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### \$var == 1 fails when \$var = 1

by mjlush (Novice)
 on Sep 20, 2018 at 15:01 UTC Need Help??

mjlush has asked for the wisdom of the Perl Monks concerning the following question:

I've found certain triplets of numbers that added up and put in a variable are, equal to 1, print as 1, are true on looks_like_number, match 1 when evaluated with eq but do not match 1 using using ==.

The order the numbers are added matters, the script below produces output in the form.

```0.688 + 0.289 + 0.023
total is 1
looks like a number
fails on ==
matches on eq

0.688 + 0.023 + 0.289
total is 1
looks like a number
matches on ==
matches on eq

0.559 + 0.380 + 0.061
total is 1
looks like a number
matches on ==
matches on eq

#!/usr/bin/perl
use strict;
use warnings;
use Scalar::Util qw(looks_like_number);

while (<DATA>) {
if (m{^#}) {
print;
next;
}
chomp;
my (\$x, \$y, \$z) = split(m{ });
#   my \$var = \$x + \$y + \$z;
my \$var = \$x;
\$var += \$y;
\$var += \$z;

print "\$x + \$y + \$z\n";
print "total is \$var\n";
if (looks_like_number(\$var)) {
print "looks like a number\n";
}
else {
print "doesn't look like a number\n"
}
if (\$var == 1) {
print "matches on ==\n";
}
else {
print "fails on ==\n";
}
if (\$var eq 1) {
print "matches on eq\n";
}
else {
print "fails on eq\n"
}
print "\n";
}

__DATA__
#FAIL
0.688 0.289 0.023
0.500 0.422 0.078
0.693 0.290 0.017
0.207 0.563 0.230
0.491 0.421 0.088
0.498 0.420 0.082
0.696 0.285 0.019
0.693 0.286 0.021
0.517 0.409 0.074
# ORDER CHANGED
0.688 0.023 0.289
0.422 0.078 0.500
# PASS
0.559 0.380 0.061
0.648 0.314 0.038
0.546 0.414 0.040
0.600 0.348 0.052
0.653 0.311 0.036
0.741 0.245 0.014
0.787 0.201 0.012
0.651 0.318 0.031
0.627 0.331 0.042
```

Replies are listed 'Best First'.
Re: \$var == 1 fails when \$var = 1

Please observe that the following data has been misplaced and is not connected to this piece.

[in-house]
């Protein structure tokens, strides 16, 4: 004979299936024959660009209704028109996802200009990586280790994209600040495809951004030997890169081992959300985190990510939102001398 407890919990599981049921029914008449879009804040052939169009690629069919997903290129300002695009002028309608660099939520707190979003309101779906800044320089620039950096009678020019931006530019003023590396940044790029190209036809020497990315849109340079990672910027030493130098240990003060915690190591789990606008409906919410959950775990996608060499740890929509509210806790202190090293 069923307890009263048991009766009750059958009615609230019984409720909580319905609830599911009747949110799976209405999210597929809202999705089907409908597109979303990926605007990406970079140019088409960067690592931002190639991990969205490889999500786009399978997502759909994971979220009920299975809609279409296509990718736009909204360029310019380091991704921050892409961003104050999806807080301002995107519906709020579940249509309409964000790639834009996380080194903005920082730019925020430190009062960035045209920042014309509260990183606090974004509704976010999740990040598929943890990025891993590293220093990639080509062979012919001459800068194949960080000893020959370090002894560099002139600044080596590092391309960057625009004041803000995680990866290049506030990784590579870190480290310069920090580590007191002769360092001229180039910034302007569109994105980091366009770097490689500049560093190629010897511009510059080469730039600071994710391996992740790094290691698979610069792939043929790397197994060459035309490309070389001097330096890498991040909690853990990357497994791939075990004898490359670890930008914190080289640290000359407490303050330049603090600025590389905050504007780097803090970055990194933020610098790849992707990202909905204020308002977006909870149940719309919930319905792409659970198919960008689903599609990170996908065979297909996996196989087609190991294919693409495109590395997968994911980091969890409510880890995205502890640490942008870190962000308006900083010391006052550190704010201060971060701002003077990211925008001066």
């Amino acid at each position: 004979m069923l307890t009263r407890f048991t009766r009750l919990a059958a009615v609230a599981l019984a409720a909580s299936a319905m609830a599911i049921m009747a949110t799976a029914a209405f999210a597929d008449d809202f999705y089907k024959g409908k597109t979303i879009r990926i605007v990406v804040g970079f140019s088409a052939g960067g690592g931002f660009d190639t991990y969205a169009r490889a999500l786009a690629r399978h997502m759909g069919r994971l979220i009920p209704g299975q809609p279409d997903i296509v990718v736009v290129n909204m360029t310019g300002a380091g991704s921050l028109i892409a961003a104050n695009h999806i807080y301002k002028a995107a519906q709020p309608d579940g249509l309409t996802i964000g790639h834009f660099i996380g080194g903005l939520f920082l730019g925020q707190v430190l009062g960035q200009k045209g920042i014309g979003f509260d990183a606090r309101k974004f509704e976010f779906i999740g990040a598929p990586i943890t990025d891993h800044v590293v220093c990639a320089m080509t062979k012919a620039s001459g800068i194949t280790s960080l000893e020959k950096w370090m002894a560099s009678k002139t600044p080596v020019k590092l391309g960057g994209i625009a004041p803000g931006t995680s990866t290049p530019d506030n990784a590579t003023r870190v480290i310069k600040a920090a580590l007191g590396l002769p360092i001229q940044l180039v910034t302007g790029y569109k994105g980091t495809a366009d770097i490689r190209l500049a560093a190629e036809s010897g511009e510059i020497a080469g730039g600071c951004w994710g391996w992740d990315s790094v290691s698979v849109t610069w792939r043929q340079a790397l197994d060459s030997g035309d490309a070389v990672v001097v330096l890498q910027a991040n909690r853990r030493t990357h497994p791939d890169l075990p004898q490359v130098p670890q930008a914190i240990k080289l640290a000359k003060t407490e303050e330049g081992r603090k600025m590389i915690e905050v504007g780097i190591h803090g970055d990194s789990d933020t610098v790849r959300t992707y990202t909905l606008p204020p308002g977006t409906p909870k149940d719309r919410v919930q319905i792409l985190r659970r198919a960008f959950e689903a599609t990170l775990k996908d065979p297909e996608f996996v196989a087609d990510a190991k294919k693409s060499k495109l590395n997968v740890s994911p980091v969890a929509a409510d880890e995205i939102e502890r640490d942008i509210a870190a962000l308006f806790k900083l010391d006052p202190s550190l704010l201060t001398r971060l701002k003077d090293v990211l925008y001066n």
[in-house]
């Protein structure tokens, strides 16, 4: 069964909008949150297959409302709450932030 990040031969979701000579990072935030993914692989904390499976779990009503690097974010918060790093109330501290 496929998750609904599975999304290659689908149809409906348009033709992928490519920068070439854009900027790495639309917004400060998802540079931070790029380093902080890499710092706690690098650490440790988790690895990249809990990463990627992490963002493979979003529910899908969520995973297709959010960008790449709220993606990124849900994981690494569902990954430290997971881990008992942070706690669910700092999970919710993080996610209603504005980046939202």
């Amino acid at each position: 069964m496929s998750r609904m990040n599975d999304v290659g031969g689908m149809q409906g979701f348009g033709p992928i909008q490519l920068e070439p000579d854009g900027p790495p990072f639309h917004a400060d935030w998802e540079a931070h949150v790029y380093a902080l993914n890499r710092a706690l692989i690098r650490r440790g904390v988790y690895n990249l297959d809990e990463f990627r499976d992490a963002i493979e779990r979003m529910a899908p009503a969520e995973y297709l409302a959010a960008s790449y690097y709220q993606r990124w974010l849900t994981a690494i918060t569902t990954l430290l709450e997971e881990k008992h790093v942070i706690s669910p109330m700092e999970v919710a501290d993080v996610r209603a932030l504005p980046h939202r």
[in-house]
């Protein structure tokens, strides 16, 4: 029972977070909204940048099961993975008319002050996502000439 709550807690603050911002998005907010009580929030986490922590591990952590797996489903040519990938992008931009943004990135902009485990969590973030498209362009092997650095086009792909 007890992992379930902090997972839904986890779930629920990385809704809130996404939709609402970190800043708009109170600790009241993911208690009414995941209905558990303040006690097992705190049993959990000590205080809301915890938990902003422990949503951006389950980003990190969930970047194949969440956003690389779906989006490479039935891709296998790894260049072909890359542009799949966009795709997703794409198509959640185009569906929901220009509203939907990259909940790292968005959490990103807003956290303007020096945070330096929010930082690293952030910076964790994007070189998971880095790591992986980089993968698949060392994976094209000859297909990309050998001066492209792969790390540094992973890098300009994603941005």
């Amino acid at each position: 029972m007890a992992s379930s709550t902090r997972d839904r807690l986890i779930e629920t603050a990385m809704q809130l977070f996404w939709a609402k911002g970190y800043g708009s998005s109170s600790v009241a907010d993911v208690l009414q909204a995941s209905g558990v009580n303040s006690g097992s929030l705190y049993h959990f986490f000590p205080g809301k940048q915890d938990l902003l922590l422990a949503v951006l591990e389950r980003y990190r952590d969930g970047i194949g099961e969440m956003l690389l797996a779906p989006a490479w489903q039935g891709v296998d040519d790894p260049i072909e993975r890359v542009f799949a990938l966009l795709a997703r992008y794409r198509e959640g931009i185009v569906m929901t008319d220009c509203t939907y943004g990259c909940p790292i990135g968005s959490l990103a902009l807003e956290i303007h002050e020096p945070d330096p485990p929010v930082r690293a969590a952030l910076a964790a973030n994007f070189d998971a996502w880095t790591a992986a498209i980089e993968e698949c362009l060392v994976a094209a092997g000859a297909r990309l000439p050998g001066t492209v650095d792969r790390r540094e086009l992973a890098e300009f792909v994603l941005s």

by LanX (Sage) on Sep 20, 2018 at 15:08 UTC
floating-point numbers have rounding errors and our decimal system isn't too compatible to binary representation

```DB<8> printf '%.20f', 0.688 + 0.289 + 0.023
0.99999999999999989000

so \$var != 1

Perl's DWIM is sometimes trying to round the string representation, that's why eq seemingly "works".

Rule of thumb, add integers and correct afterwards to the right magnitude.

```  DB<15> p 1 == (688 + 289 + 23) /1000
1

Cheers Rolf
(addicted to the Perl Programming Language :)
Wikisyntax for the Monastery FootballPerl is like chess, only without the dice

Why does the order of addition matter?
```DB<8> printf '%.20f', 0.688
0.68799999999999994493
DB<9> printf '%.20f', 0.688 + 0.023
0.71099999999999996536
DB<10> printf '%.20f', 0.688 + 0.023  + 0.289
1.00000000000000000000
DB<11> printf '%.20f', 0.688 + 0.289 + 0.023
0.99999999999999988898
```
PS and thanks for the prompt answer!
Because you are accumulating different rounding errors and (most likely) a shifting mantissa changes the last bit to be rounded.

##### update

Rounding is often not very intuitive, try to avoid if possible.

If you want to track the details you need to look into the binary representation and the underlying C lib.

Cheers Rolf
(addicted to the Perl Programming Language :)
Wikisyntax for the Monastery FootballPerl is like chess, only without the dice

Re: \$var == 1 fails when \$var = 1
by hippo (Bishop) on Sep 20, 2018 at 15:09 UTC
Re: \$var == 1 fails when \$var = 1 (lost post)
by LanX (Sage) on Sep 20, 2018 at 23:44 UTC

Well once again.

Cheers Rolf
(addicted to the Perl Programming Language :)
Wikisyntax for the Monastery FootballPerl is like chess, only without the dice

Well once again

Why ?

Does that link actually answer either of the 2 issues raised by the OP ?
Those 2 issues can be paraphrased as:

1) Why does perl assert that \$x is 1 when \$x != 1 ?
2) How is it that \$x+\$y+\$z != \$x+\$z+\$y ?

Cheers,
Rob
primarily b/c I was worried about the lost post.

Cheers Rolf
(addicted to the Perl Programming Language :)
Wikisyntax for the Monastery FootballPerl is like chess, only without the dice

o_0 I saw and upvoted that reply from Laurent_R too…

Re: \$var == 1 fails when \$var = 1
by Anonymous Monk on Sep 20, 2018 at 16:36 UTC

Math::BigFloat will make these calculations precise, though slower.

my \$var = Math::BigFloat->new(\$x) + Math::BigFloat->new(\$y) + Math::BigFloat->new(\$z);

Just make sure to pass them to the Math::BigFloat constructor while they are still strings. If you use them as numbers first you could lose the precision before it can be stored.

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